Climate Change Information Sheet 27
New approaches to forestry and agriculture
Forestry and agriculture are important sources of carbon dioxide, methane,
and nitrous oxide. The world's forests contain vast quantities of carbon.
Some forests act as "sinks" by absorbing carbon from the air, while forests
whose carbon flows are in balance act as "reservoirs". At the global level,
deforestation and changes in land use make forests a net source of carbon
dioxide. As for agriculture, it accounts for about 20% of the human-enhanced
greenhouse effect. Intensive agricultural practices such as livestock rearing,
wet rice cultivation, and fertilizer use emit 50% of human-related methane
and 70% of our nitrous oxide. Fortunately, measures and technologies that
are currently available could significantly reduce net emissions from both
forests and agriculture - and in many cases cut production costs, increase
yields, or offer other socio-economic benefits.
Forests will need better protection and management if their carbon dioxide
emissions are to be reduced. While legally protected preserves have a
role, deforestation should also be tackled through policies that lessen the
economic pressures on forest lands. A great deal of forest destruction and
degradation is caused by the expansion of farming and grazing. Other forces
are the market demand for wood as a commodity and the local demand for fuel-wood
and other forest resources for subsistence living. These pressures may be
eased by boosting agricultural productivity, slowing the rate of population
growth, involving local people in sustainable forest management, adopting
policies to ensure that commercial timber is harvested sustainably, and
addressing the underlying socio-economic and political forces that spur migration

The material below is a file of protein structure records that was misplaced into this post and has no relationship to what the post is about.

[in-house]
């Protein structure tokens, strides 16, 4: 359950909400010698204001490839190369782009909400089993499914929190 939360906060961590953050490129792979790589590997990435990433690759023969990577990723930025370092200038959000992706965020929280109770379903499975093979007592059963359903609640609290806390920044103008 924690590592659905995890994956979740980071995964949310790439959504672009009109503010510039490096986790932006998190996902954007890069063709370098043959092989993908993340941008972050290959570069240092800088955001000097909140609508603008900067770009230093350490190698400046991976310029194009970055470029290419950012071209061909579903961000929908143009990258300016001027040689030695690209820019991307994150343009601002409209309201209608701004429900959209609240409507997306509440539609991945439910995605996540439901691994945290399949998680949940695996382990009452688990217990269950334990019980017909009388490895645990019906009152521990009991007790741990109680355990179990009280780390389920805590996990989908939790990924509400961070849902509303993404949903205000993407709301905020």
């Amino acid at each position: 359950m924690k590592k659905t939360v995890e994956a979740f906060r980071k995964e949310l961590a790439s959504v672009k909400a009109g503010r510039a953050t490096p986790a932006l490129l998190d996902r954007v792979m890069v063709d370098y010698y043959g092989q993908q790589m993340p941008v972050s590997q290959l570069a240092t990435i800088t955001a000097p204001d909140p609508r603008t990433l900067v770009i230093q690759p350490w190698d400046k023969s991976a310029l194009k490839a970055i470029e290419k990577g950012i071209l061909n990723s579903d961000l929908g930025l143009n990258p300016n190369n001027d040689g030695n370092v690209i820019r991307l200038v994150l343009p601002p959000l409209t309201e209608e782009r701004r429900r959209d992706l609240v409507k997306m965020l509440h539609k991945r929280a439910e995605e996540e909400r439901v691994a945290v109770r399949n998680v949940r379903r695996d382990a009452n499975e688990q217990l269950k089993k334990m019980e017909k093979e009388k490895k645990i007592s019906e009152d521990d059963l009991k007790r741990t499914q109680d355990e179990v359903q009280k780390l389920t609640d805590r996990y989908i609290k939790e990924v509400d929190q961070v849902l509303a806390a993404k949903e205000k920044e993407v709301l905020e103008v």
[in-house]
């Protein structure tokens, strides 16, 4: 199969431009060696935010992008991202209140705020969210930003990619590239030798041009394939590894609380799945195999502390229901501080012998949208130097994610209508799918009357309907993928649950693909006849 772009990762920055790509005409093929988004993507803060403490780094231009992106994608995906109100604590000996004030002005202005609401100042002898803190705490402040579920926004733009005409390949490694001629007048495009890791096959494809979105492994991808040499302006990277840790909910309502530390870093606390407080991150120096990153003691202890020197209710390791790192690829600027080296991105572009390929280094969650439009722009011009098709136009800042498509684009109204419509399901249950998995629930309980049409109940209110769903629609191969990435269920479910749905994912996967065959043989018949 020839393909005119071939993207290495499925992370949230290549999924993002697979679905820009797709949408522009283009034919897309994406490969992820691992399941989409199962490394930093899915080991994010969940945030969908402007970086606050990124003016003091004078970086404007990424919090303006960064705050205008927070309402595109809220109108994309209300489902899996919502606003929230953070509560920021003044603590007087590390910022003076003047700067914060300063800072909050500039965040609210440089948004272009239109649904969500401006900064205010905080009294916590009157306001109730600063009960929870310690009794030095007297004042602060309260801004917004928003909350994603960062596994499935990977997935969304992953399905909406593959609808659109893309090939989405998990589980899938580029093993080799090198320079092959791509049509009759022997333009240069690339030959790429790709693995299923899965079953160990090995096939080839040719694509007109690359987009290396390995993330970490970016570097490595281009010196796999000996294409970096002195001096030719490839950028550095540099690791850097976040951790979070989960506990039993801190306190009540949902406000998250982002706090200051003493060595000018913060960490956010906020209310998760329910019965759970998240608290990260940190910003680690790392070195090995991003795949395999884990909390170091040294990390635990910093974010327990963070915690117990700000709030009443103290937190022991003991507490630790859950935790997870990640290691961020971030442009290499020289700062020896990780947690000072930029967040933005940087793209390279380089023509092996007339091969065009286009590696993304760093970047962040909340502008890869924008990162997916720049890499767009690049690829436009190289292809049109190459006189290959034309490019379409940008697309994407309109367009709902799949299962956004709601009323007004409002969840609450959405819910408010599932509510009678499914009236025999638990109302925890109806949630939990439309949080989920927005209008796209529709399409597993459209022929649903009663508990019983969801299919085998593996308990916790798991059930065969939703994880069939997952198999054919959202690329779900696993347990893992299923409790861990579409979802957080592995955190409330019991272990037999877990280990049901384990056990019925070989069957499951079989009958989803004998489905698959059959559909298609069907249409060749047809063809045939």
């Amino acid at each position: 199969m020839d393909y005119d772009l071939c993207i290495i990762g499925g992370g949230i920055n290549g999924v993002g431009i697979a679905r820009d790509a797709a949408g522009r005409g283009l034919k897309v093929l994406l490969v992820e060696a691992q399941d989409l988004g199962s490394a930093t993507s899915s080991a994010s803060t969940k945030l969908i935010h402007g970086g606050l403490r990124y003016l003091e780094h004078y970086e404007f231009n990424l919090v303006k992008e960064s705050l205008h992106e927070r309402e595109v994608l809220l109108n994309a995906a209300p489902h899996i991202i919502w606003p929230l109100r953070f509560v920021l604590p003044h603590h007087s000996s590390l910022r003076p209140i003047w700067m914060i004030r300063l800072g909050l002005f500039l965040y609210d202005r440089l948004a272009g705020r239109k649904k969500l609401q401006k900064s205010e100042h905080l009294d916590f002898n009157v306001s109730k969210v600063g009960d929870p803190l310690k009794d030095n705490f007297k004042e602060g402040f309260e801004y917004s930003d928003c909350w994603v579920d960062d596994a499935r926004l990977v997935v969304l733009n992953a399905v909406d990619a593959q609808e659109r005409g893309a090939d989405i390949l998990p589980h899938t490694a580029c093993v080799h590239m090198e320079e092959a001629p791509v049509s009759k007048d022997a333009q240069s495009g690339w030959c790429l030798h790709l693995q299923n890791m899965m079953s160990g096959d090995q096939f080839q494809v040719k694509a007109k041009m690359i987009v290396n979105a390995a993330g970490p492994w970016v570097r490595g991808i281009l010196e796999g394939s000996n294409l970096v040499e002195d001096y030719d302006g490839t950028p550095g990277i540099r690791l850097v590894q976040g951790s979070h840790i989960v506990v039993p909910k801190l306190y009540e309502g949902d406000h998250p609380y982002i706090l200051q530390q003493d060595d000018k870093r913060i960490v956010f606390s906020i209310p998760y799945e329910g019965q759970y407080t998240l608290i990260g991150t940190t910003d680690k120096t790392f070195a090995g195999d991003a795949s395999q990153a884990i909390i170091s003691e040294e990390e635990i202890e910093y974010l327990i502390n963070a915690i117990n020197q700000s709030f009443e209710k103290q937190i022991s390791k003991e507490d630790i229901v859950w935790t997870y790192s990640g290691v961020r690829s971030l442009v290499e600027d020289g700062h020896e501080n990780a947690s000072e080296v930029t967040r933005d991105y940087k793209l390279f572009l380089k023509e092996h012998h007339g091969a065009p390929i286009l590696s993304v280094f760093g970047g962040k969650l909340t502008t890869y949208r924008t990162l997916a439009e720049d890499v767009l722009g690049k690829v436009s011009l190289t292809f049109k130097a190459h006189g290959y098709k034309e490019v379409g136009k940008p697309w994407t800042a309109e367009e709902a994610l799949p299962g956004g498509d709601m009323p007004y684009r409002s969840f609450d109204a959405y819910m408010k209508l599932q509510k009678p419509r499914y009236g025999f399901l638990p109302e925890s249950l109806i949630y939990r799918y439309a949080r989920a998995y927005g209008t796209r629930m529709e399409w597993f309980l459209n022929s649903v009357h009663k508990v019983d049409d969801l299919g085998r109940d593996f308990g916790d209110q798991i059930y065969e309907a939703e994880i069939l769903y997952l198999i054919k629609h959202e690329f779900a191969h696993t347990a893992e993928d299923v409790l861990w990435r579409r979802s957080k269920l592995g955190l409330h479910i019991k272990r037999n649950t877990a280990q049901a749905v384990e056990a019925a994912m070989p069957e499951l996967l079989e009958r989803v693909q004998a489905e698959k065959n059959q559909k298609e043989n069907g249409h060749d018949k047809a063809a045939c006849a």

into forest areas.
The carbon stored in trees, vegetation, soils, and durable wood products
can be maximized through "storage management". When secondary forests
and degraded lands are protected, they usually regenerate naturally and start
to absorb significant amounts of carbon. Their soils can hold additional
carbon if they are deliberately enriched, for example with fertilizers, and
new trees can be planted. The amount of carbon stored in wood products can
be increased by designing products for the longest possible lifetimes, perhaps
even longer than what is normal for living wood.
Sustainable forest management can generate forest biomass as a renewable
resource. Some of this biomass can be substituted for fossil fuels; this
approach has a greater long-term potential for reducing net emissions than
does growing trees to store carbon. Establishing forests on degraded or
non-forested lands adds to the amount of carbon stored in trees and soils.
In addition, the use of sustainably-grown fuel-wood in place of coal or oil
can help to preserve the carbon reservoir contained in fossil fuels left
Agricultural soils are a net source of carbon dioxide - but they could
be made into a net sink. As much as 400800 million tonnes of carbon
could be taken up by agricultural soils every year through improved management
practices designed to increase agricultural productivity. Low-tech strategies
include the use of composting and low- or no-tillage practices, since carbon